A Swedish study has found that coeliac (celiac) disease is associated with tuberculosis, report Reuters and The British Medical Journal. The full report is available here.

The study found that patients diagnosed with coeliac disease were more likely to suffer from tuberculosis. 14,335 coeliacs were compared with almost 70,000 non-coeliacs, using records of hospital discharges between 1964 and 2003.

“The risk of TB in patients with CD was increased 3-4 fold … a diagnosis of TB more than doubled the risk of CD.”

The researchers suggested that vitamin D could be the link between the two illnesses, because coeliac sufferers can have a deficiency of the vitamin because of their restricted diet, and difficulties absorbing the vitamin. Vitamin D is important for immune system response.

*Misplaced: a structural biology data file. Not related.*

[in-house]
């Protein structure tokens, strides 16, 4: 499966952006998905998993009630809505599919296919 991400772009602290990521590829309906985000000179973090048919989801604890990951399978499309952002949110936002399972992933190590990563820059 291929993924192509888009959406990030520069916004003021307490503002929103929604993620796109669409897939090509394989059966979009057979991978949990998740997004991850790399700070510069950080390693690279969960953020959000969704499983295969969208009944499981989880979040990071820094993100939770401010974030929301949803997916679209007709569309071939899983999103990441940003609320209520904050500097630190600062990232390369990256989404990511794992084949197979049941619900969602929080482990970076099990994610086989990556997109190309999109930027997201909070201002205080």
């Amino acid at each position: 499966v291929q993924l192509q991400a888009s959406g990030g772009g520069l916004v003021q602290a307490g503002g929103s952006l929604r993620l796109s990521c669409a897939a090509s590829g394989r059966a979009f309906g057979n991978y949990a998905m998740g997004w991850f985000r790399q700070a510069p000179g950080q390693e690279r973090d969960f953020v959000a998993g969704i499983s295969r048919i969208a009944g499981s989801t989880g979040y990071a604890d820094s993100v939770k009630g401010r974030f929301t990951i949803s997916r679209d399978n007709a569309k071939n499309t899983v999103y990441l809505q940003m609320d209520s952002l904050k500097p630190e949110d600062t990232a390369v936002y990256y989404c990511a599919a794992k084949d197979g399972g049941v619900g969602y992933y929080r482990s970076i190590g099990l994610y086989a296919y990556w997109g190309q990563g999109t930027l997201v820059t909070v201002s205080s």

So what can you do?

Sunshine is a significant source of vitamin D – so go outside for a while (but not so long that you get sunburn, obviously).

Eat more of salmon, mackerel, tuna fish, sardines, eggs or fortified milks and margarines. If you can bear it, cod liver oil is very high in vitamin D … you see, your great-grandmother was right all along.

Update: Recent funding for research projects at Monash University includes funding to investigate whether coeliac disease causes a loss of coordination or cognitive impairment.